Friday evening, after we toured Urban Ministries and settled into Walnut Grove, we had the pleasure of hearing from Kristina Scott from the Alabama Poverty Project.  During her presentation, "Poverty in Alabama", we focused on the challenges of poverty and the importance of relationships that will repair Alabama.  We did activities that helped us realize the challenges that families living below the poverty level face and the sense of hopelessness that they can be filled with.  One of the most important parts of this presentation, however, was the effect that hope can have.  Before she left, Kristina made a point to impress on us how important it is to be hopeful for change and stay positive through all the hard times.  
Saturday morning we heard from Mike Harper, a minister who grew up in West End, and Michael, a resident of West End and worker at Urban Ministry.  Our conversation with Michael made the reasons behind West End's poverty more evident, and made it easier to understand the transition West End had under gone.  Birmingham's focus on steel ("Pittsburgh of the South") and refusal of many money making opportunities (Sears and an International Airport) kept the city from growing and prospering.  
After hearing from these two men, we were taken on a driving tour of West End by R.G. Lyons (pastor of Church Without Walls) and his wife, Mary Paige.  This tour really showed us that one of the major challenges the poor face is reliable transportation.  1/4 of houses in West End do not have a car.  This makes it very hard to get groceries, or even obtain a good job.  
We then spent some time at the West End Library and heard from Alice, Michael Morrison, and Earnestine Redman; two city officials and a resident of West End.  Hearing from them, we learned about government problems in the city, and the unfair problems many people face on a daily basis.  We also got to talk to three teenage girls who are very successful sophomores in high school. They have aspirations and dreams.  They know what they want to be when they grow up and they work hard on homework and do well in school.  They are three very normal teenagers who love to do the same things that any of us do on the weekends.  They go to the mall and movies and get too loud in public.  But will they achieve their goals?  Because they do not have the same resources as we do, will they be able to go to college and achieve their goals?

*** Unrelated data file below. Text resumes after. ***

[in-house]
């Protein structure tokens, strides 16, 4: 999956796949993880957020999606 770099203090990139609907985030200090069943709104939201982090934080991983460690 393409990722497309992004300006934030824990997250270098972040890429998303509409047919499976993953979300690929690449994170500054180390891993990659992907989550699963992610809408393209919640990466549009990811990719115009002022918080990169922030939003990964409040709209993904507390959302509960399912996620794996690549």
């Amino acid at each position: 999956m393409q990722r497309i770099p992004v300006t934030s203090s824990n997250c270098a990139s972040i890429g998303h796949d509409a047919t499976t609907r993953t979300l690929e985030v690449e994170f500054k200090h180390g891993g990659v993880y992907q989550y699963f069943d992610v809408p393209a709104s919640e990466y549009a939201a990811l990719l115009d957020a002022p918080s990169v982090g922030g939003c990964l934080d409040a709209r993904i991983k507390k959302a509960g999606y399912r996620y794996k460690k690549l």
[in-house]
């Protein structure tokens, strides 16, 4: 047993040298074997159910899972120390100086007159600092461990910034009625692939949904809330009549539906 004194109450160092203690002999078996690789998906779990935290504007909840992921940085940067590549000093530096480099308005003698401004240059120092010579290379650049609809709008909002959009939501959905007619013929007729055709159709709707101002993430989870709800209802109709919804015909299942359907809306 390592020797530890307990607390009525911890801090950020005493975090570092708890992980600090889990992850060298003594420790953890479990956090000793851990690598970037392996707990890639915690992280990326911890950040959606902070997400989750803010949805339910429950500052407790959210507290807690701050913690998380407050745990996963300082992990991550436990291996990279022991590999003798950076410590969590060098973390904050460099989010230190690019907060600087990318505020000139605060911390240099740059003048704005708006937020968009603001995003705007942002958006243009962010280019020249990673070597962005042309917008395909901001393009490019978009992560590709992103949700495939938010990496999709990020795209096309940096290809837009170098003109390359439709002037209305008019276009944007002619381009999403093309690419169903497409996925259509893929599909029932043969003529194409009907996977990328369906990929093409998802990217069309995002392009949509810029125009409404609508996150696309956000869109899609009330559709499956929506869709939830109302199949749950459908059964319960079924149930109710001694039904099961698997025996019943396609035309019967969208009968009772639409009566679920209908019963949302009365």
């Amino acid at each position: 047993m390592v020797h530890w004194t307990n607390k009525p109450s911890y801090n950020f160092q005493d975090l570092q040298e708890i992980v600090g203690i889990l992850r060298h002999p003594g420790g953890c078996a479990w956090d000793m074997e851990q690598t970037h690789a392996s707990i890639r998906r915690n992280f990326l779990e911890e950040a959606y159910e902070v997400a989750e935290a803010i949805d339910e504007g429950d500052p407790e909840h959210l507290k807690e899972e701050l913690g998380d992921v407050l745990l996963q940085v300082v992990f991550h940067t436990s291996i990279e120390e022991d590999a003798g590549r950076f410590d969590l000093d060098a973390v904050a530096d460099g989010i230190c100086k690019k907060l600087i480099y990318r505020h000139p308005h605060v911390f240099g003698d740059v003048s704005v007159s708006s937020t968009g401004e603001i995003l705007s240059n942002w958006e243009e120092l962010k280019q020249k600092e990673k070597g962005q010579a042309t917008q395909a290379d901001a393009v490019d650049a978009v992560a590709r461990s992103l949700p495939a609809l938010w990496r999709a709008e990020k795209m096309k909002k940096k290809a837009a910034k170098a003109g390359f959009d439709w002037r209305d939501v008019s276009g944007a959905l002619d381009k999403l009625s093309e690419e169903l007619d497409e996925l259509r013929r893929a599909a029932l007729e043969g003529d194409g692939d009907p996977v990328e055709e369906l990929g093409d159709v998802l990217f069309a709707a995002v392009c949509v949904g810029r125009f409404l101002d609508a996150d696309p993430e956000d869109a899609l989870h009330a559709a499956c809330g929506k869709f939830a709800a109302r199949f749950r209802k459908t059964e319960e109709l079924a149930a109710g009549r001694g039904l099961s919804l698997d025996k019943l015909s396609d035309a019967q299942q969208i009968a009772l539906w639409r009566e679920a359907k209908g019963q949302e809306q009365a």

Sunday morning we attended church at New Hope.  The service, I'm sure was more than any of us were expecting, or used to, but was a wonderful experience none the less.  It really exemplified the community and love that we heard about from so many people.  It showed that even though these people suffer and struggle daily, they are filled with hope and love for one another that gets them through the days and gives them the strength and courage to keep trying.  
What did we all take away from the weekend?  Well, I can't speak for everyone, but my impression of West End was completely different than I originally thought.  Meeting residents and hearing just a small portion of what their lives are like, was an eye opening experience showing that people really do live in poverty and get by on $2 per person per day for food.  Despite the sobering facts we heard and the depressing stories people told us, for me, there was an overwhelming sense of hope by the end of the weekend.  Relationships and hope are what can save West End and Birmingham as a whole.  If you look at all the problems at once, things may seem hopeless, but if you look at the smaller picture and take small, but necessary steps, improvement is possible.